Firstly I mock my event handler callback with a jest.fn(), which allows me to spy on how many times it has been called and with what arguments and make assertions on that. Secondly I pass that mock function to my component and render it to the document using react-testing-library's utility function renderIntoDocument. Lastly I get all the dom nodes I need using the utility function getByText which is provided for us as a way of searching for a dom by the text within it. Since they are good ol' DOM nodes, we can also use querySelector to get any nodes we need, although it is unadvisable as it often leads to querying classes that could change in the future. Since I know we are always going to have a form, and we are only ever going to have one input with the type of text, I think it's okay to use it here.


Acting is the process of the user making actions on our interface. Since this is a test, we need to simulate the user's interaction with our application. By default React already provides a Simulate API that allows you to simulate any of the events React exposes. The react-testing-library re-exports this for convenience, so it's good to know where it came from when you need to look up documentation.

domainName.value = 'vitalik.eth';

The action is very simple, we just need to act out what the user would do. In this situation he is typing into the input box, causing an onChange event to happen (which subsequently changes the state with setState). Secondly the user would most likely click on the submit button, which would cause the form to submit. In this example I am using the click method directly from the DOM element. Alternatively you could use the fireEvent function from react-testing-library which does the same thing.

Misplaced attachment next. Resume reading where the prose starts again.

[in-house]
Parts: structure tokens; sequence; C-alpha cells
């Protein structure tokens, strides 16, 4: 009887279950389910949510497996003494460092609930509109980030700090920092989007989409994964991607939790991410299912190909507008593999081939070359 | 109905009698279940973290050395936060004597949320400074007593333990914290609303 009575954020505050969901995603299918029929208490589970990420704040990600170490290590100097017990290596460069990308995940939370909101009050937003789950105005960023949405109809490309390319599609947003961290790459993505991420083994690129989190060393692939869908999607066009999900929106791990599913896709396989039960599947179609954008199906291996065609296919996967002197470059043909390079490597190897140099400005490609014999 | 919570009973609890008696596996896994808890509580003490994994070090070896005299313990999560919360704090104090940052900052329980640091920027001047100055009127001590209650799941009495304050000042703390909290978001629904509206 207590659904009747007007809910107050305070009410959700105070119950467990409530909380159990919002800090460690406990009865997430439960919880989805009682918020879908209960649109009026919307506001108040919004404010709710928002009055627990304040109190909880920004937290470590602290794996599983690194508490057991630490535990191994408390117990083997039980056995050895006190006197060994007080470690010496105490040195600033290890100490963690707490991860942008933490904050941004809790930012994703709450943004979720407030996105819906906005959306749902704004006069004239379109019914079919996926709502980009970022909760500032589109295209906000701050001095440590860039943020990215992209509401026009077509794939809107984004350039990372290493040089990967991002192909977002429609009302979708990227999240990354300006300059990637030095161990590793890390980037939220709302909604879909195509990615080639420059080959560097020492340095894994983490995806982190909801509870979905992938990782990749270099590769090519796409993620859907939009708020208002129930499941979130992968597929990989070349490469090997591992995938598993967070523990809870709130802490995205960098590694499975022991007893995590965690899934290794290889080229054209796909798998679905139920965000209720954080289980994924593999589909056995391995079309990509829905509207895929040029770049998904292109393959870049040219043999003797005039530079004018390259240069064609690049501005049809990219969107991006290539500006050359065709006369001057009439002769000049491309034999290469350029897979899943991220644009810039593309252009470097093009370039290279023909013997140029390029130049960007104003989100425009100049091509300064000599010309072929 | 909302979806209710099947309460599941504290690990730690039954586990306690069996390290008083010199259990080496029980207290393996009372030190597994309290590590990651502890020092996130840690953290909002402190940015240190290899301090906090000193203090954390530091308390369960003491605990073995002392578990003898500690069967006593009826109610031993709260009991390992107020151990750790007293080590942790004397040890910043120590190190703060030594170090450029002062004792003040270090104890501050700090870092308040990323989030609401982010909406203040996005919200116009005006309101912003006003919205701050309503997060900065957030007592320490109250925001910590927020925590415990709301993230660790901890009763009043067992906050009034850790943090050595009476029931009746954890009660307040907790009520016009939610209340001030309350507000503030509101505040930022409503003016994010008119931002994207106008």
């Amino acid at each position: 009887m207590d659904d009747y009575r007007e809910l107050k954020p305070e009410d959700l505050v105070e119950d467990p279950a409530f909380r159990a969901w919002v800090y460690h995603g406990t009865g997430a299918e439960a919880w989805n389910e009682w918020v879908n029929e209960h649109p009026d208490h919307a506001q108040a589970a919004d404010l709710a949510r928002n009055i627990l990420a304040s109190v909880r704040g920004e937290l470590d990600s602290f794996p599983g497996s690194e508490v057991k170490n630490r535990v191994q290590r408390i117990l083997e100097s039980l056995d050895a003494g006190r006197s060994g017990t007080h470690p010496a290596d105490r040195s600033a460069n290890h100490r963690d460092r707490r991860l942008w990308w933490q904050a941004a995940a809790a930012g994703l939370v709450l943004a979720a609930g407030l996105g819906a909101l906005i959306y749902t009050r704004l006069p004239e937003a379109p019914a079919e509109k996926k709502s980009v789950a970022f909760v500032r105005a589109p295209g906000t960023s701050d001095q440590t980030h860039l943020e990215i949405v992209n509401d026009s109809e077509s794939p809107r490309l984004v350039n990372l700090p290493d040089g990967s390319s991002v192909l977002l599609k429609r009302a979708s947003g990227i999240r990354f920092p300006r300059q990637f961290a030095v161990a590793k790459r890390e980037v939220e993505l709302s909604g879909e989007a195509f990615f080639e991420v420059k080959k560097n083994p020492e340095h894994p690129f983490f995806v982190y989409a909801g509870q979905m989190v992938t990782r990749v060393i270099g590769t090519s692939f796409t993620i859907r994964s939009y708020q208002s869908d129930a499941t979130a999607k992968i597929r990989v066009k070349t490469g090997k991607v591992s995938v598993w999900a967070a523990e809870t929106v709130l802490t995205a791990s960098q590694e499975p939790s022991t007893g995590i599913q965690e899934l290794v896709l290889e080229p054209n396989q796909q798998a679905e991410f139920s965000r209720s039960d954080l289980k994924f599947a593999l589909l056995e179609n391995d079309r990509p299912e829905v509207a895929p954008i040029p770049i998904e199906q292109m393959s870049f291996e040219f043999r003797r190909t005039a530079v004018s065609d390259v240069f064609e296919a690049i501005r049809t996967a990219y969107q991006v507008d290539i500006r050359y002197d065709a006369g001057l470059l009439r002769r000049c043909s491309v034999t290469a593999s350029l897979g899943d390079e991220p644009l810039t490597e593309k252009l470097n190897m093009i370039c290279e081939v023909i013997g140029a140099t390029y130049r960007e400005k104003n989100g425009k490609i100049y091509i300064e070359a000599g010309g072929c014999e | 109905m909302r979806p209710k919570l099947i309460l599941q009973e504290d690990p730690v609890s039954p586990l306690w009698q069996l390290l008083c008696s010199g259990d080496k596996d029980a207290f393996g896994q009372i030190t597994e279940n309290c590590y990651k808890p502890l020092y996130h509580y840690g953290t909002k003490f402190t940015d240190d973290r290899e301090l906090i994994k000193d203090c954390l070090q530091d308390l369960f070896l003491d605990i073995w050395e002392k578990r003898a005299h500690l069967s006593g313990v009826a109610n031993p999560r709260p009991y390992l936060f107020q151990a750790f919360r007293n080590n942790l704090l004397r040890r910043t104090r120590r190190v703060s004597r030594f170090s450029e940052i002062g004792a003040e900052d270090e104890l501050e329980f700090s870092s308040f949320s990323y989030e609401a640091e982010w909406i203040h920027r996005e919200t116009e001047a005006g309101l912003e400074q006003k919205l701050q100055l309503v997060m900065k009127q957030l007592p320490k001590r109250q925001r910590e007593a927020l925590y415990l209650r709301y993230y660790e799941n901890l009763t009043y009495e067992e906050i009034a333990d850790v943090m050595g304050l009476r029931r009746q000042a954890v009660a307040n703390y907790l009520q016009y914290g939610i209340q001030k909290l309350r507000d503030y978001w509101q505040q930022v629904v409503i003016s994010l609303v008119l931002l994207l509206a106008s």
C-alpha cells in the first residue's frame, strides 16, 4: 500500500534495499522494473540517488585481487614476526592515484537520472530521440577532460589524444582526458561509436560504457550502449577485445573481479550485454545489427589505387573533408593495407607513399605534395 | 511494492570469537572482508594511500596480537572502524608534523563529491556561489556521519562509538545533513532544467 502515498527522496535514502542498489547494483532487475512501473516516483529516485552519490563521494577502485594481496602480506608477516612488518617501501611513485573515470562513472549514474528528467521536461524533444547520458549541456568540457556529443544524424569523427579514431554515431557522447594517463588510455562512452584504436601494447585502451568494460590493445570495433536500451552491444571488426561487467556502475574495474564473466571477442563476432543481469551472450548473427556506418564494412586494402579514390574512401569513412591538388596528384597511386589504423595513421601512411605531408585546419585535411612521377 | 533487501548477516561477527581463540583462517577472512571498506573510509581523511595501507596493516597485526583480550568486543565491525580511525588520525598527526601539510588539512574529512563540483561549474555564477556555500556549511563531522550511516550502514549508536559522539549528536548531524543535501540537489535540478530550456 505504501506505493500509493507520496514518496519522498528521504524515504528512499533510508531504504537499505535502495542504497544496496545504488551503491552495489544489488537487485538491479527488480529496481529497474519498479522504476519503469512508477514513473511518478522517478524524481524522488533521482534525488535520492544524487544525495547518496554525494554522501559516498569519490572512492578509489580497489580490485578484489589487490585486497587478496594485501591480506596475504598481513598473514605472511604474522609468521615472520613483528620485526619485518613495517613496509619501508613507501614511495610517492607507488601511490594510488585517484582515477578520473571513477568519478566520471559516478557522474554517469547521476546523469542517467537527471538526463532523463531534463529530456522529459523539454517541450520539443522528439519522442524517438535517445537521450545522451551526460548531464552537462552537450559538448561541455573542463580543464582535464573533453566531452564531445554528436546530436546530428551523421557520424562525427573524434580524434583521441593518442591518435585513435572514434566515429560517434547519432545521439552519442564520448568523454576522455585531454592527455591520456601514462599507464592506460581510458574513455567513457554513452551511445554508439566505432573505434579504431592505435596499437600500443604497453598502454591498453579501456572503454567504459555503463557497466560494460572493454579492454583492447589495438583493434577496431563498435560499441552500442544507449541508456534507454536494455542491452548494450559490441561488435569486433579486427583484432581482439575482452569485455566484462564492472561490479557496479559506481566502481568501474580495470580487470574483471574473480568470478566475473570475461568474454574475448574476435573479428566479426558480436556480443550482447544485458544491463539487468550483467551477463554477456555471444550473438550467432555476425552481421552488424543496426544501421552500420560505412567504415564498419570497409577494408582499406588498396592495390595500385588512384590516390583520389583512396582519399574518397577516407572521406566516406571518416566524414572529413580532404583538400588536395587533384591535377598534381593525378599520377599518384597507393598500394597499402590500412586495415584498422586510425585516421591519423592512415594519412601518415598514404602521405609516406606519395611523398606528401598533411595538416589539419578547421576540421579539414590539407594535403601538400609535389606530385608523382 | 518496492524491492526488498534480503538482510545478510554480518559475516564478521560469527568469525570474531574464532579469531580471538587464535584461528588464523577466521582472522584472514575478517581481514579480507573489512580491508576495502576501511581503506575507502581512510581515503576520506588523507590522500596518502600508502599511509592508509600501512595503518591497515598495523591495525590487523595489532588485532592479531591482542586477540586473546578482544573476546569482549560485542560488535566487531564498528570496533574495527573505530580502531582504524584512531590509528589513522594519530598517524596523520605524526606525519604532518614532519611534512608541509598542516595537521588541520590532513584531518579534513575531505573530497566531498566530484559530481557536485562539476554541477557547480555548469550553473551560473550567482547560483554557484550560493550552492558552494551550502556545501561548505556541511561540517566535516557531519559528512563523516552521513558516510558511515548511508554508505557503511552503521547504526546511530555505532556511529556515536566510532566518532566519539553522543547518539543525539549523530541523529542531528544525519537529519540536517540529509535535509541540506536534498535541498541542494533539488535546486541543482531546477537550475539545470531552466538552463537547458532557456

The last stage is assertion. We check how many times the mock function has been called with Jest's built in spy methods as well as the arguments it has been called with. We also check to see if the submitButton has a type of submit, which would also allow the user to click, not just hit the enter key. And lastly we assert that the input has been reset to an empty string.



As we can see this a fairly simple way to test our components and it's much simpler with both Jest and React testing library. We don't need to delve into tiny details with arbitrary unit tests, and we get confidence in our application because these tests are simulates very close to what the user would do. If the tests end up being unit tests because there are no side effects that's fine too, but we aren't worried about making it a pure unit test for the sake of purity.

We are trying to avoid implementation details as much as possible, so we don't care what the classes are on the buttons and inputs, but are using getByText to find the button with the text the user actually sees. If we change the classes on this for styling reasons, the tests don't care about that and they shouldn't have to. We also avoiding testing things like state, because ultimately the user does not care about state, only what shows up on screen.

Because we are mocking one might call this an integration test, but since we are just testing this component and nothing else, we could just call this a unit test for our component. Ultimately it doesn't matter what it is called, just that it gives us the guarantees we need to be confident our component works as intended.